- In many studies about preferences and attempted vaginal deliveries after a cesarean, roughly half of polled women PREFERRED to attempt a vaginal delivery after giving birth via a C-section/Cesarean delivery or deliveries, however, most women had a repeat C-section for their second or third deliveries/birth experiences due to risks.
- Mayo Clinic’s information on vaginal delivery vs caesarean delivery after a primary C-section delivery.
- Systematic reviews of clinical studies of pregnancies involving TWINS did not show strong evidence in support of planned C-sections although a percentage of women who planned a vaginal birth did go on to have a cesarean delivery of at least one twin.
- In an Australian study on Breech pregnancies and c-section delivery methods, 45% of women who planned/attempted a vaginal delivery did end up having a cesarean section.
“What are the risks or concerns about attempted vaginal deliveries after Cesarean deliveries?”
- The main complication of concern after a C-section, if you’re planning on attempting a vaginal delivery, is potential rupture of the uterus.
- In an Australian publication of delivery methods (vaginal vs caesarean), the similarity between first child birth methods and second child birth methods was about 85% (meaning you are likely to give birth the same way for future pregnancies as you did in your first pregnancy). This can vary, however, and a number of women who had a prior C-section DO go on to have vaginal delivery of future child or children.
- Other complications and risks can be found in the Pregnancy Educational Source links below.
“Does having twins mean you have a higher risk of needing a C-section (Caesarean delivery)?”
- Yes, but not always.
- Many women DO successfully give birth to twins using vaginal delivery methods; but in some cases, C-section delivery is pre-scheduled for either cautionary reasons and medical reasons if the delivering Doctor has concerns about the mother’s health or the well-being of the twins.
Twin Pregnancies (multiparous) – Preplanned cesarean deliveries vs emergency or unplanned cesarean sections:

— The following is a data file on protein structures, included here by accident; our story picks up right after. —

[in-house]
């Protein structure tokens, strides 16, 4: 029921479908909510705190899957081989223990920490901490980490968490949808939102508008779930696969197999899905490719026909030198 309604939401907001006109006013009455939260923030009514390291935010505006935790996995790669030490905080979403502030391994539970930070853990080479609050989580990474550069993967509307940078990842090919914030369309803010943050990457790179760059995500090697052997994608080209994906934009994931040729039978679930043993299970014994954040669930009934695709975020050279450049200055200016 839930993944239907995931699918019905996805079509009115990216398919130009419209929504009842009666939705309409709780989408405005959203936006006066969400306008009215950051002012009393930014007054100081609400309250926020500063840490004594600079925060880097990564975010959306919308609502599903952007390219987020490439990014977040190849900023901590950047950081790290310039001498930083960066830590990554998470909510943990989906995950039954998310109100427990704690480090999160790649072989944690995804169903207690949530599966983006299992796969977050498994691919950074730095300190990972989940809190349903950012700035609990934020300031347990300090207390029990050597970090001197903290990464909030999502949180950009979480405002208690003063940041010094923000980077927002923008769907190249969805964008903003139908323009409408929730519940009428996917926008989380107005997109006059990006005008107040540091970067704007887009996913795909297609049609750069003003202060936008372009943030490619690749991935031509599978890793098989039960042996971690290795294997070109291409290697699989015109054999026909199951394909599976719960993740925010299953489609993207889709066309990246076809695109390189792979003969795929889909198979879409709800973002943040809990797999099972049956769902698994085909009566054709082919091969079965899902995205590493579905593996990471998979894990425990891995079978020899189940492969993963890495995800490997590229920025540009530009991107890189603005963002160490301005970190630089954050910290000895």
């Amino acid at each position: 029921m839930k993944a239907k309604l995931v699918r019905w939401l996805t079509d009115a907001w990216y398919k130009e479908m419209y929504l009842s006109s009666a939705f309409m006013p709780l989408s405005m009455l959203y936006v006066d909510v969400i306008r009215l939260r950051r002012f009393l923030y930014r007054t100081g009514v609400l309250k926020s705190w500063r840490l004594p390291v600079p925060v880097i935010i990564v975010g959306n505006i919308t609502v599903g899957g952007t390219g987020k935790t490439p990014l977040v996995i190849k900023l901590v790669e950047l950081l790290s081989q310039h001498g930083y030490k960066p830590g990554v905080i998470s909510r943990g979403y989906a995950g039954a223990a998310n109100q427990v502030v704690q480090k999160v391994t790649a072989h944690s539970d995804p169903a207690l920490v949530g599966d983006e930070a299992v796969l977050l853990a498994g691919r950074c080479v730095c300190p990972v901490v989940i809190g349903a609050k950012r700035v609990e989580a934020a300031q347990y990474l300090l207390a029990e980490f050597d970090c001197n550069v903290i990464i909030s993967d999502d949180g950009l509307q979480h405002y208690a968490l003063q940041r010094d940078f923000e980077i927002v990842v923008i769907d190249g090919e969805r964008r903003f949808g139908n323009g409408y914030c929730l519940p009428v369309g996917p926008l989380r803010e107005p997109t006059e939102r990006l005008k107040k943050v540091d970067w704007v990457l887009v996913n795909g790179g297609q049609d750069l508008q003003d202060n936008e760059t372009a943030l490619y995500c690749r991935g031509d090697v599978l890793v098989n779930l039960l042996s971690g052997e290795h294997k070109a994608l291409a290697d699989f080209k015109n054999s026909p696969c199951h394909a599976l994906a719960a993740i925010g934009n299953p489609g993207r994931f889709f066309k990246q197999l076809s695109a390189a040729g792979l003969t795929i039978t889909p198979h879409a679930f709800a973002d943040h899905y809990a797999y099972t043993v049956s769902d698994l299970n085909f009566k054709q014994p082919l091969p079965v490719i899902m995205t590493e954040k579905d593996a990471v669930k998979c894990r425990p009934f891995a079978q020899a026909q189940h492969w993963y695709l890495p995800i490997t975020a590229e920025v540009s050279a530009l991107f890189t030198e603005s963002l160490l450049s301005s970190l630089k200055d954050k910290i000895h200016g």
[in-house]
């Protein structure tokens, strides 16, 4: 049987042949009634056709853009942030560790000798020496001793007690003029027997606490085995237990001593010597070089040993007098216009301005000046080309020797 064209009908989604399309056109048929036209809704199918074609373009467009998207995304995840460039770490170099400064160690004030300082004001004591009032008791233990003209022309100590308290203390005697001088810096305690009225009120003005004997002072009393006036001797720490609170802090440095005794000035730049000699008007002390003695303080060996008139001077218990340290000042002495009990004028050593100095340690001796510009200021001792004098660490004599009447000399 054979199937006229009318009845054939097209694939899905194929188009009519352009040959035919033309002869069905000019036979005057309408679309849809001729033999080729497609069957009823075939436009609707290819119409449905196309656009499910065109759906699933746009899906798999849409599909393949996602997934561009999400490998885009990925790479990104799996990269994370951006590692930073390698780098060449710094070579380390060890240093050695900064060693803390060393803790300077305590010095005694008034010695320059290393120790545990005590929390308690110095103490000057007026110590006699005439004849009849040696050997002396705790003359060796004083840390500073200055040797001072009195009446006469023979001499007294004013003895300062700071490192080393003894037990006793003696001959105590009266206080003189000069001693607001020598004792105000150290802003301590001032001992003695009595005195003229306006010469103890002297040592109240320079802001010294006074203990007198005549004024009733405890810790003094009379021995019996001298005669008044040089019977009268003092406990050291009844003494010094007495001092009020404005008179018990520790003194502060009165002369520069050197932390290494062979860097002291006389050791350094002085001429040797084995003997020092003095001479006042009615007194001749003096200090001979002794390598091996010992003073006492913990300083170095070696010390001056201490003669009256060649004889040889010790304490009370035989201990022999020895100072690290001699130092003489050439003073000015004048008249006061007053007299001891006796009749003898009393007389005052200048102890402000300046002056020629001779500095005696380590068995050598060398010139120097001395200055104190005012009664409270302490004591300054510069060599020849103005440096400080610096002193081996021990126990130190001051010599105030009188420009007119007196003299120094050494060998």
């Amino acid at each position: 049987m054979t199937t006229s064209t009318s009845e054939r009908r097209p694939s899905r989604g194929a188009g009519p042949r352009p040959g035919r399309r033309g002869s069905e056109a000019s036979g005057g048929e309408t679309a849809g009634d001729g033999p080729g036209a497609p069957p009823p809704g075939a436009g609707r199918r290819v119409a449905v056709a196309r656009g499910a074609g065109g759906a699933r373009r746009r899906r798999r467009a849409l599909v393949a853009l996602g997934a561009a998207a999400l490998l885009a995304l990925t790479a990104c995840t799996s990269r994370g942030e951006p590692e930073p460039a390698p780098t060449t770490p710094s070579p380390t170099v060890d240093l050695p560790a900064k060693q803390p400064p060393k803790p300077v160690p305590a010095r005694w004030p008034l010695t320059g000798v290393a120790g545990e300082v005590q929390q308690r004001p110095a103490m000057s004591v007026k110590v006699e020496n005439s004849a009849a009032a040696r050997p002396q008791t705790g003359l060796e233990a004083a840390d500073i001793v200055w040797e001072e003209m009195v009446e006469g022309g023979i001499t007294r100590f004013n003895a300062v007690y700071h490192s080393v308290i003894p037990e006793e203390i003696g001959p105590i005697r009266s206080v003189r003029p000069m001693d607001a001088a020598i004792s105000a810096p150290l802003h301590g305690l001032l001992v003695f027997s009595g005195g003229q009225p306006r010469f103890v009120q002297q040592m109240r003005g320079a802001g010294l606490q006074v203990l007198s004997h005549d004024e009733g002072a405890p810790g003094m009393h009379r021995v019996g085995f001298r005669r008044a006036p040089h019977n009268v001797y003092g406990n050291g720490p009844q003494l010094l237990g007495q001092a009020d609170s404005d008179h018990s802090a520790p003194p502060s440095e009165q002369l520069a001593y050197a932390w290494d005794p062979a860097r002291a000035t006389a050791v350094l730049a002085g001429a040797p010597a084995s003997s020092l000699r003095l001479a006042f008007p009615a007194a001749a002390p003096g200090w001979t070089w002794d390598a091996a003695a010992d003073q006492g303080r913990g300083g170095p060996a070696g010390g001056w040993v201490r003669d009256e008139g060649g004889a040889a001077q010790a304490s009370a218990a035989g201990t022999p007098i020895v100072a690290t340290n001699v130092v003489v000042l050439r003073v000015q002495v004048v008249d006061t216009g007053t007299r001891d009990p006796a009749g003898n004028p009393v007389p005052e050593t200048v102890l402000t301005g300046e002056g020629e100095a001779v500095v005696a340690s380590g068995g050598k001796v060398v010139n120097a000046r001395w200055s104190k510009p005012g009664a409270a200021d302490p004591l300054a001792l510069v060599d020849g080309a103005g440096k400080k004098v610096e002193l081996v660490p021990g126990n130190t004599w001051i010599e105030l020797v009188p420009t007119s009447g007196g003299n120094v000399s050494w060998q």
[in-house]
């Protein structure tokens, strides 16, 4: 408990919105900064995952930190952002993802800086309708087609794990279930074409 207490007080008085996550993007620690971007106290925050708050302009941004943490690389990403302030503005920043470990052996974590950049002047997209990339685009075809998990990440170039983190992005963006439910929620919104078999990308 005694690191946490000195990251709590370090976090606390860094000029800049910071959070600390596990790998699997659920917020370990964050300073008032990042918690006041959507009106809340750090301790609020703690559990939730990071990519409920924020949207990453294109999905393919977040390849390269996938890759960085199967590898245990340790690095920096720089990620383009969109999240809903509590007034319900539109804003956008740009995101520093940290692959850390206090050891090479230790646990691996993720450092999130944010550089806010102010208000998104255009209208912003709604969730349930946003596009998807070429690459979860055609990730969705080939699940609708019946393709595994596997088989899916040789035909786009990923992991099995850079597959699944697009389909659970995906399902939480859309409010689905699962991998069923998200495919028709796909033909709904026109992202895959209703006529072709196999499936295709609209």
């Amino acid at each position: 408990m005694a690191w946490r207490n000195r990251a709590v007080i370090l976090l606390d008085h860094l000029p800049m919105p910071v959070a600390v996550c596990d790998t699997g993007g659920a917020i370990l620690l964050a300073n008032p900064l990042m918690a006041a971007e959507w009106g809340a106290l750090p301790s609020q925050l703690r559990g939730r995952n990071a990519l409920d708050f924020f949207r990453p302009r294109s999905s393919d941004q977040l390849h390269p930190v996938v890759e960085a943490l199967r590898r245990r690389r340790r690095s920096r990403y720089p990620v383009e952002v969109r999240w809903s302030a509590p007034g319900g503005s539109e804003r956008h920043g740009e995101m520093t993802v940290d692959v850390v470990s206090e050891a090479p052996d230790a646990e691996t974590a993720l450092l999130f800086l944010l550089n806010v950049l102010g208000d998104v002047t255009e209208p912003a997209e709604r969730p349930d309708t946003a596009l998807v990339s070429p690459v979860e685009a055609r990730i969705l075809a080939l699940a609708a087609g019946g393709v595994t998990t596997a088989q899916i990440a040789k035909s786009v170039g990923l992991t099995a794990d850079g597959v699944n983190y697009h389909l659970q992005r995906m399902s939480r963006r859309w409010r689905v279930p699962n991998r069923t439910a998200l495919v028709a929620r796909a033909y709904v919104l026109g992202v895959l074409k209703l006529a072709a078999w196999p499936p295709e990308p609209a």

- In a review of studies about C-sections in twin pregnancies, women who had twins who planned for a vaginal delivery ended up with C-section delivery of at least one twin in 42.9% of cases.
- That means that for planned vaginal deliveries of twins, just under 6 in 10 women gave birth without requiring a C-section.
- This research information may be potentially biased in terms of population demographics and pregnancy outcomes.
Having Twins? You might need a C-section – but you might not!
- Check with your preferred OBY/GNY or Delivery Doctor – and follow his or her advice.
- Be sure you attend all prenatal appointments.
- Read a story about a women who had very large twins who ended up with split ab muscles that required a corrective Tummy Tuck.
Recommended reading/medical resources and Sources for this article.
What pregnancy does to your breast and tummy skin: C-Section Scars and Stretch Marks
Complication Risks of Attempted Vaginal Delivery after C-Section/Caesarean Delivery
Delivery Options for Second pregnancy following Caesarean-Section Delivery in First pregnancy
If you have a C-section, can anything be done about the scar?
- It depends on numerous factors.
- Sometimes treatments for a fresh c-section scar (not a mature scar) can help reduce the risks of keloid scar formation or reduce the scar’s pigmentation formation.
- Treatments might include silicone strips, skin needling with SkinPen or DermaPen, Fraxel Laser treatments or other advanced non-surgical techniques.
- For non-surgical options, ask for an appointment at Coco Ruby Skin & Anti-ageing to assess what your options are (fresh scars only).
- For mature scars and excess belly skin, a Tummy Tuck might be able to help depending on where the scar is located and what the skin condition is.
- Abdominoplasty CANNOT help you with stretch marks per se, but the REDUCED skin volume and reduced SKIN APRON – plus skin tightening effects of that skin reduction and body contouring – can give you a smoother, less-crepey looking belly area (but you’ll still have stretch marks although less skin, and less crinkling of the skin, in that area, plus a flatter looking belly or more defined waistline contours.
This blog is due for publication on 12 September 2018.